Citizens Overwhelm Macedonia's Election Commission With Reports of Suspicious Voters’ Registry Data


Part of the protest performance called “Macedonia provides housing” organized in Skopje on February 15. Activists are holding fake IDs to represent fraud in recent election results. Photo by Vancho Dzambaski (CC BY-NC-SA).

Less then a week after the Macedonian State Election Commission (SEC) introduced a feature on their web app that allows citizens to report irregularities in the Voters’ Registry online, they are shutting it down.

In the time between the feature's publication in the beginning of the month and March 13, around 5,000 people had submitted suspicious data. The official reason for stopping the online reporting feature, according to the SEC, is because they apparently had too much work pouring in from it and not enough capacity to deal with it:

„Ова е од причина што за пристигнатите пријави е потребно време ДИК соодветно да ги обработи, да ги спореди со податоците од вкрстените проверки и да утврди кои од пријавените случаи треба да бидат предмет на теренска проверка“, велат од Комисијата во вчерашното официјално соопштение.

“It takes time for the SEC to properly analyze the reported irregularities and compare them with the cross-checked data in order to determine which cases should be subject of spot check,” the SEC said in yesterday's official statement.

The SEC is tasked with thoroughly cross-checking the Voters’ Registry with databases from 10 other institutions including the Ministry of Interior, the Public Revenue Office, the State Statistical Bureau, Employment Agency, and National Bank.

The results of the cross-checking of the registry will be discussed at a public meeting on March 16, and immediately afterward that they will start preparations for spot-checks — when SEC representatives drop by addresses where people have reported irregularities.

In its announcement of the reporting tool's shutdown, the SEC added that all citizens who want to report irregularities in the Voters’ Registry can still do it, but only in person at their offices across the country.

Election fraud has been suspected for years Macedonia. However, authorities are only now investigating allegations that government workers interfered with voting to ensure victories for the ruling party, VMRO-DPMNE, as part of an agreement to end the country's political crisis.

On March 3, the SEC published a new version of the web app, which allows users to confirm their status in the Voters’ Registry, after several weeks of it being unavailable due to security issues. Citizens soon began combing the data for phantom voters, posting evidence to social media of unknown names being registered at their homes or of dead relatives or acquaintances still being listed.

On March 9, the SEC released the new feature that allowed these citizens sleuths to report the irregularities online instead of having to do it in person. Four days later, they announced they were shuttering the tool because they were receiving too many reports.

‘This will discourage reporting by citizens’

This decision triggered fierce reactions among the online community. On Facebook, Nebojsa Gelevski, an activist and a designer from Skopje, publicly asked “What’s wrong with the SEC?!” and claimed that not even 10% of the people who want to report irregularities would actually do it in person:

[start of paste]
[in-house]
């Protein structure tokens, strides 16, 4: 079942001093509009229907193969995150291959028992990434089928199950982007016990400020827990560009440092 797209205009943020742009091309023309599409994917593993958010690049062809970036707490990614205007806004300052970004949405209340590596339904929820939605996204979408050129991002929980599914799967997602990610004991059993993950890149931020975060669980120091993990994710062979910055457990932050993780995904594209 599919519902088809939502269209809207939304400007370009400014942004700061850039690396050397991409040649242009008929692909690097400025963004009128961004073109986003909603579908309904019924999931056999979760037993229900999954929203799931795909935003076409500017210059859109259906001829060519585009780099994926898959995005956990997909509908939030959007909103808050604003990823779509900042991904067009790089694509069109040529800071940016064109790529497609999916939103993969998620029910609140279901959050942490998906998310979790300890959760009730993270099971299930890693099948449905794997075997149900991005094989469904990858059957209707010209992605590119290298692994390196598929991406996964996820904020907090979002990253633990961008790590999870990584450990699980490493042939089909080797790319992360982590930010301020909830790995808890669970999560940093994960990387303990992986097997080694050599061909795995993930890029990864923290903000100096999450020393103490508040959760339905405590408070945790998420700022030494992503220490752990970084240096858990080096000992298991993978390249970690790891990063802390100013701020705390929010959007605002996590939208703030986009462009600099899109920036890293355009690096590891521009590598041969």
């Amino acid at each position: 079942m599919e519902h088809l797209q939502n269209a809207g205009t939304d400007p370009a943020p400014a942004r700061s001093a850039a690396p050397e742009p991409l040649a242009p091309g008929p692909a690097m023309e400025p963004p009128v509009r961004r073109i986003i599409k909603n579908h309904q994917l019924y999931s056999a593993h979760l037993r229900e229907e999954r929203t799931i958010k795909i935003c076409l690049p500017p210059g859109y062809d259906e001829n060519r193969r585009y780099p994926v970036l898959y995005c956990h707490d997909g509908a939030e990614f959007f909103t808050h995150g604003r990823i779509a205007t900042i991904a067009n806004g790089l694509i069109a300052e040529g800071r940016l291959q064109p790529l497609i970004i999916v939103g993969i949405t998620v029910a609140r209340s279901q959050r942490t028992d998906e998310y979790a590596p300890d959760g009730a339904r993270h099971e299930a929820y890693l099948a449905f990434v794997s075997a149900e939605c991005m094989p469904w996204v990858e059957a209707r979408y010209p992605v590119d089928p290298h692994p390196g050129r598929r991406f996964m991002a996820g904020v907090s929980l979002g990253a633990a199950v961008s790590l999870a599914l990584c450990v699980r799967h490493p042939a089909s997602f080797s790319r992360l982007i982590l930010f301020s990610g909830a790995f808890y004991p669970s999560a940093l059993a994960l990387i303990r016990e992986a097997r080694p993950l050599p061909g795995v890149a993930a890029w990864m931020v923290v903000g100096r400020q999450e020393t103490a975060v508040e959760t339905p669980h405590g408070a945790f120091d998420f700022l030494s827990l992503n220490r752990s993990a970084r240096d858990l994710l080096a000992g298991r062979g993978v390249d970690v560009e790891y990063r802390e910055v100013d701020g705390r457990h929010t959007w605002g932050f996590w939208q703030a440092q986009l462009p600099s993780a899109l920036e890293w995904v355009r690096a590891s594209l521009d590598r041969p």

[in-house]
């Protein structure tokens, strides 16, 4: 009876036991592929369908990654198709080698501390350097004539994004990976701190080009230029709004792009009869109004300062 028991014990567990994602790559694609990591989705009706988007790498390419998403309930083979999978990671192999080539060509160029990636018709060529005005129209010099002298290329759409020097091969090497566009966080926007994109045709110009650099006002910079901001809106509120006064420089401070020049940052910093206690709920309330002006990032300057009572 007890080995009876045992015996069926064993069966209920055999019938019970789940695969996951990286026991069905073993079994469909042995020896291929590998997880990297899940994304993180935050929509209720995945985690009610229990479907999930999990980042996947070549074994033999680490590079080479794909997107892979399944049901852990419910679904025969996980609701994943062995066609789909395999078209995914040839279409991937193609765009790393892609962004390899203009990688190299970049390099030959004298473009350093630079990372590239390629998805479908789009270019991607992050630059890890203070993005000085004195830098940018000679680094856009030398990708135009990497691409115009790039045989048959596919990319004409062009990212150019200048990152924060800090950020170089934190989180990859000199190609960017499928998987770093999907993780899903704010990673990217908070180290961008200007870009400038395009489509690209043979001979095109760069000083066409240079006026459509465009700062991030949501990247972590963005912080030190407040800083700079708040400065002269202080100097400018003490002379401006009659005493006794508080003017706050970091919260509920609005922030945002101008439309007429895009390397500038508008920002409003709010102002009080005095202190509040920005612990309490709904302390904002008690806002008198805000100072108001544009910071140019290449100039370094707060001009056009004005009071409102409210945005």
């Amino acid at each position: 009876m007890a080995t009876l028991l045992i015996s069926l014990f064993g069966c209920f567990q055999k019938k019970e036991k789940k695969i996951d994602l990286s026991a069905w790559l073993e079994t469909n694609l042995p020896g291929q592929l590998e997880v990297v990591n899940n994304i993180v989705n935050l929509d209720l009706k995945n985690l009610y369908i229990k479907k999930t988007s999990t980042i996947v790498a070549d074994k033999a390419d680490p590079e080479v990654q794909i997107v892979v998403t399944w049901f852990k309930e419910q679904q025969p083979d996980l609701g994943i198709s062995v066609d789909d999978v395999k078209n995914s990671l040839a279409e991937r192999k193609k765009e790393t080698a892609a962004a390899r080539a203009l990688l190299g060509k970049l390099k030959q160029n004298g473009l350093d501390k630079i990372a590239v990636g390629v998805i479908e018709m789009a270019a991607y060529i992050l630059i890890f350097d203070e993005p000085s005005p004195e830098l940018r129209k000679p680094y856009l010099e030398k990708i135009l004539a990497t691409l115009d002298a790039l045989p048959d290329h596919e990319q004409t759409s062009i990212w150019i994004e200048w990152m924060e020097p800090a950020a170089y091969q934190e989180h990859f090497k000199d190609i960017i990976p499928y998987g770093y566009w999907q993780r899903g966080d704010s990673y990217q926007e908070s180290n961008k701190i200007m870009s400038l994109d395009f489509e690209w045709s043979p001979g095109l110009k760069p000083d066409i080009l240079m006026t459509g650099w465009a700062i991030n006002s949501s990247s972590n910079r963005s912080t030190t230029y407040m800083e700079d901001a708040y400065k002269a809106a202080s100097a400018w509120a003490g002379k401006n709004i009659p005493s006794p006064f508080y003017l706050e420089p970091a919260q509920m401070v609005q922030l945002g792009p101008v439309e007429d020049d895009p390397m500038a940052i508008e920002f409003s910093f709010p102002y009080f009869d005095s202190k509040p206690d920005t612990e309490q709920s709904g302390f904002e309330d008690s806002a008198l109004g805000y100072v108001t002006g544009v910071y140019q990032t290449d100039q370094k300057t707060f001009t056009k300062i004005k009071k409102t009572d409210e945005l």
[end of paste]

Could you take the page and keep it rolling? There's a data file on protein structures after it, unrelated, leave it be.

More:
Па дал се здрави бе овие од ДИК!? Наместо он лајн да пријавуваме треба да одиме по тешко збутаните канцеларии на ДИК!? Ова е тешка дестимулација на пријавувањето, ни 10% од граѓаните што имаат забелешки никогаш нема да се потегнат во подрачна канцеларија :-(. Ова е постапка за да си ја олеснат работата, а комплетно спротивна на целта да го прочистиме списокот!

Instead of reporting online, we now have to search for the obscure SEC offices?! This will discourage reporting by citizens, not even 10% of those who have complaints would put in the effort to go to the field offices. This act makes SEC work easier, but is completely opposite to the goal of cleaning the Voters’ Registry

Others reacted on Twitter, saying that the decision was unnecessarily rushed.

They are shutting down the online reporting of #AllFromTheList on SEC's website. We've been waiting for a census for 12 years and now they are rushing to formally close the cross-check in two weeks *applause*

It's actually been 14 years since the last complete census, which took place in 2002. That count set the number of inhabitants to just over 2 million, making the total of registered voters in the country — 1.8 million — suspiciously high. Macedonian law requires that the government conduct a population census every 10 years, but in 2011 authorities stopped the census mid-way without providing a reason why.

Civil society organizations monitoring the clean-up of the Voters’ Registry before the early general elections in June fear that the shutdown of the online reporting tool will represent a serious dark stain on the whole election process.

On the other hand, Prime Minister Emil Dimitriev, who replaced Nikola Gruevski in January after he stepped down, said all reports of issues with the Voters’ Registry should be examined by the SEC, but he also accused the opposition of “hyping” the registry clean-up:

We welcome all reports from citizens regarding the voting registry. They need to be well argumented [sic] and they will help contribute to quickly clearing up this hype that is being developed over the examination of the voting registry. The State Electoral Commission knows its jurisdiction and it will consider all relevant laws and regulations. At my meeting with the SEC on Thursday I was informed that these reports will be examined in a very short period of time, because the deadlines to respond to each of them is between three and five days.

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